30th Jun 2012
The PlayStation Vita was launched with much fanfare and an assortment of firang babes in kinky attires, rickshaws, and bath tubs. Two thumbs up to Sony PlayStation India for the lovely distractions. I say that because I managed to get my paws on the yet-to-be-unveiled handheld device, while everyone was busy ogling at the booth babes. Needless to say, this calls for a quick preview of what's best described as massively shrunken PS3 duct-taped to a screen.
No amount of photos and promo videos can prepare you for the sheer size of this thing. While all iterations of the PSP could fit into your trousers, it's physically impossible for a PS Vita to squeeze into your jeans pockets. This is a gizmo that warrants carrying a bag of some sort at all times. It may be unwieldy, but its sheer heft makes it the most ergonomic handheld gaming device I have used. The build-quality is impressive as well, with high-quality plastics used all around.
Armed To The Teeth
The PS Vita's silhouete and button layout may be similar to the PSP, but it comes with loads of new goodies. You get an impressive 5" OLED touchscreen complemented by a secondary multi-touch pad at the rear. This will be leveraged by games that let you execute touch commands while keeping your thumbs free for the old-school tactile controls. There's even a pair of cameras (front and rear) for Skype and augmented reality applications. On the flipside, the display could have been less reflective and a bit brighter for better sunlight legibility.
Like its full-blown console cousin, the portable gaming device is also capable of Six Axis control thanks to an inbuilt gyro and accelerometer working in tandem. It's no slouch either with the quad-core CPU and GPU allowing developers to pump up the eye candy, as it is evident in the launch titles. However, I believe its most awesome feature has to be the inclusion of the dual analogue sticks. These are proper ball-and-socket-joint analogue sticks and not the insipid potato masher excuse for a thumbstick, which comes with the PSP.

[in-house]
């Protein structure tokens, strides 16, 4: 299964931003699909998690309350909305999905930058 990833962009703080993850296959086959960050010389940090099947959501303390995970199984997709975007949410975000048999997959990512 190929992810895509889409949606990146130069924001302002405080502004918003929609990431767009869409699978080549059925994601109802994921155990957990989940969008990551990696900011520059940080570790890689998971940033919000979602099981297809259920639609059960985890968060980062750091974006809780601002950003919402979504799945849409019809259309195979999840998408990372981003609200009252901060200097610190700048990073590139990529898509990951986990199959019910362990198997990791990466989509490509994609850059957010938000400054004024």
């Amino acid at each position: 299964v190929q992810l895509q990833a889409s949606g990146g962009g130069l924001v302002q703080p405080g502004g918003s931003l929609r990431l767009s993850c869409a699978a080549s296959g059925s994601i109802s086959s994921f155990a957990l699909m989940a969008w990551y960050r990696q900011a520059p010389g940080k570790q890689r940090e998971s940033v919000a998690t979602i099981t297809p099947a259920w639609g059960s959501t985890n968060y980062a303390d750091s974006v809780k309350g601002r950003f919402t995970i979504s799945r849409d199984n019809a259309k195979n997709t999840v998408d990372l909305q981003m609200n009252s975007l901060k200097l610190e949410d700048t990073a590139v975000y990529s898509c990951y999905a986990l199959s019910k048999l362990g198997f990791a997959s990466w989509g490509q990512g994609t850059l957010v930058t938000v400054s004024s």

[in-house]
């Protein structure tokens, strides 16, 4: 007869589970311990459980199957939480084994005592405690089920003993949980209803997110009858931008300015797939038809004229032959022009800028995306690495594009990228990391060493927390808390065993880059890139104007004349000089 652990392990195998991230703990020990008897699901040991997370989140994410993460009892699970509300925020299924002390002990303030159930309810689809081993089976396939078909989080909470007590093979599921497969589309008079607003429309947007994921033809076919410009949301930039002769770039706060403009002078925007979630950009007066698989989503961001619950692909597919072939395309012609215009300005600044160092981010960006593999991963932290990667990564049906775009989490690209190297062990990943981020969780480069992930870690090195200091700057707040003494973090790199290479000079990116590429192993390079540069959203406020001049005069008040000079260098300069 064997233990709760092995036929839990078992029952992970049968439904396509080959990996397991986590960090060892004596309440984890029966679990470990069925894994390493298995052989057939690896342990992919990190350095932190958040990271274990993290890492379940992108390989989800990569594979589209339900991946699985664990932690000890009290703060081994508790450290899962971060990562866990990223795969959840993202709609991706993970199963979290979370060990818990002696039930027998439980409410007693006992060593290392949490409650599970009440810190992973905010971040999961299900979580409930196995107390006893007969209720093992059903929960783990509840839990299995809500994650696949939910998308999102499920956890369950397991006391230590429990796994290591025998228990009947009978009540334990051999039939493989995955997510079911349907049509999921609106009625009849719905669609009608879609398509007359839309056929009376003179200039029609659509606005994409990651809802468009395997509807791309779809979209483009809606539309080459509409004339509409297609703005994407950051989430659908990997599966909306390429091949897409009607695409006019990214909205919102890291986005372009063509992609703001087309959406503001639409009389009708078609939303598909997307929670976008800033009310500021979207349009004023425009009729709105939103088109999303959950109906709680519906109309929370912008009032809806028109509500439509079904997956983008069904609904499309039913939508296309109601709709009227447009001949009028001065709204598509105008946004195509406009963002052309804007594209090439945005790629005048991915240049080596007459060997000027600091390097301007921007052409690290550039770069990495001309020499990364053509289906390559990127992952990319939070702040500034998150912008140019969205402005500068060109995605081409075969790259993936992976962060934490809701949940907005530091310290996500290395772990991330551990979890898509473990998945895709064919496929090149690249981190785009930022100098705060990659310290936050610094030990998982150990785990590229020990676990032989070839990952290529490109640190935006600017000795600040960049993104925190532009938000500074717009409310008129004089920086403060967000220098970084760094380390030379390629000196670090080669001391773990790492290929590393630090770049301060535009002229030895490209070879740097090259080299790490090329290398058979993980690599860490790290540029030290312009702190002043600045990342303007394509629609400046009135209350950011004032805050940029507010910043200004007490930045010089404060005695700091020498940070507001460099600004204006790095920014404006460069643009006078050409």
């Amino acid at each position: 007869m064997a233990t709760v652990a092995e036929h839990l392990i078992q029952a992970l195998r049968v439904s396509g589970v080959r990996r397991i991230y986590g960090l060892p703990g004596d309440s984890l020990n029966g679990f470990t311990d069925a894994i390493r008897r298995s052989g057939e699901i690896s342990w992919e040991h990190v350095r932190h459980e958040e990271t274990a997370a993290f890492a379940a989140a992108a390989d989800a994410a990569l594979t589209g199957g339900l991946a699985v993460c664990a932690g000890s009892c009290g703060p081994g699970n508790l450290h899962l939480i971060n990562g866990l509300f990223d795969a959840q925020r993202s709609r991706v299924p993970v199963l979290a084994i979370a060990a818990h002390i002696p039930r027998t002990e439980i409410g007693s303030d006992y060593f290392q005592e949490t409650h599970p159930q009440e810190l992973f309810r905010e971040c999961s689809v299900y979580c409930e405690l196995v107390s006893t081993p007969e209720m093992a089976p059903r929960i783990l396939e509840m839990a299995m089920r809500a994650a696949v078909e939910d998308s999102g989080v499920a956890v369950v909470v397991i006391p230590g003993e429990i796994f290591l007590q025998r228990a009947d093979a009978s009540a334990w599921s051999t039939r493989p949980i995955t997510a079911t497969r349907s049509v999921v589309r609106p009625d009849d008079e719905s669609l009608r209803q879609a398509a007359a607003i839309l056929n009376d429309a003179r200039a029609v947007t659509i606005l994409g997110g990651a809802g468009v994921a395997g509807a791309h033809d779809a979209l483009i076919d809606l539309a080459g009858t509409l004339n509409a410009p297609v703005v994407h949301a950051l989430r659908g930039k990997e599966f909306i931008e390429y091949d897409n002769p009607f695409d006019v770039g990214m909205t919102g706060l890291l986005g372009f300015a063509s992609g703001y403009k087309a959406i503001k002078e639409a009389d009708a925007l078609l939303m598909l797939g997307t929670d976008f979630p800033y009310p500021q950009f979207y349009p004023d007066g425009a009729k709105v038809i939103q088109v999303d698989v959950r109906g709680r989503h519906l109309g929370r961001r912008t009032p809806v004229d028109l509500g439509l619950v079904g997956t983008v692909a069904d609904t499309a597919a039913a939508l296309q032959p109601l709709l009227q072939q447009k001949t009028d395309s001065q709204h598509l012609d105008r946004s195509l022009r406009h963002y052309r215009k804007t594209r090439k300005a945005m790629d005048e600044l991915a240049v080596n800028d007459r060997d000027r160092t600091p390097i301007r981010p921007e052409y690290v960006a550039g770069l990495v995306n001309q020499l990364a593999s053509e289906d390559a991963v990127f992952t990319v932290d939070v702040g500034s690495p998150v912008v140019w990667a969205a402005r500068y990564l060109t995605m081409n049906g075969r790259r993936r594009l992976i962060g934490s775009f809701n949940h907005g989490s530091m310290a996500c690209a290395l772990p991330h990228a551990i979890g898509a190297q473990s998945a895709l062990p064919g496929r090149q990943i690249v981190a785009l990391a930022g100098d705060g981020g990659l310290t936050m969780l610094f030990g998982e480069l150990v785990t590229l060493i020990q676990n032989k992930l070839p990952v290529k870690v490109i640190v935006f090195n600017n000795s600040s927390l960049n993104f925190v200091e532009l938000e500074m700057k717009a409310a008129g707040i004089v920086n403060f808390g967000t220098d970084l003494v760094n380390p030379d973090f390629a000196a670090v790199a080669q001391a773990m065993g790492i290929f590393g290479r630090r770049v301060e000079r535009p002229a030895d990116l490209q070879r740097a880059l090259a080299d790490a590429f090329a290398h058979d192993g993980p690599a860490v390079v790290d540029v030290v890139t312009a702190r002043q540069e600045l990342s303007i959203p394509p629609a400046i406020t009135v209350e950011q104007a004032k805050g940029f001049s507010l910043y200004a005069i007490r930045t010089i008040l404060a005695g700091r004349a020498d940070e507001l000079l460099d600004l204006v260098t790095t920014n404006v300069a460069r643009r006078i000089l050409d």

Enough of the specifications. How does this puppy actually fare? For starters, the interface is a mixed bag. It's touch optimised alright, but it can't shake a stick at its predecessor's elegant XMB. The gaudy colour scheme, daft bubble icons, and the horrid peel-over animation effects of the PS Vita UI will make you wonder if you're using a Chinese imitation of an Android tablet instead of a state-of-the-art Japanese product.
However, unlike an Android tablet, the portable console handles its menus and animations without a hint of stutter or lag. I couldn't really test the browser, social networking integration (Facebook, Twitter, Foursquare) and other web-enabled services such as Skype due to a lack of 3G and Wi-Fi infrastructure at the event, but you do have a tell-tale notification bubble at the top of the screen fetching you a steady stream of updates.
The gaming credentials of the device are confirmed with the third person shooter Unit 13. This launch title pretty much proves that the PS Vita delivers an experience of the same calibre as expected from a full-blown console. The dual-analogue sticks were precise and a delight to use, and soon enough I was scoring headshots with ease. Any PS Vita hands on isn't complete without a token demonstration of the gizmo's much-vaunted augmented reality capability. I guess I'll have to include a video of Reality Fighters being projected onto a nondescript chair, just for that purpose.
It would be unfair to judge a gadget based on just a few hours of usage, but the PS Vita looks promising. That is once you ignore the fact that at Rs 19,000 for the Wi-Fi and 25,000 for the 3G version, it costs considerably more than the PS3 itself. This pricing anomaly may prove costly for a portable gaming device that has to prove its worth against the growing breed of smartphones, which are just as capable of running elaborate 3D games. Keep your eyes peeled for a full review.
Hands On: PlayStation Vita
A quick look at Sony's latest handheld console.
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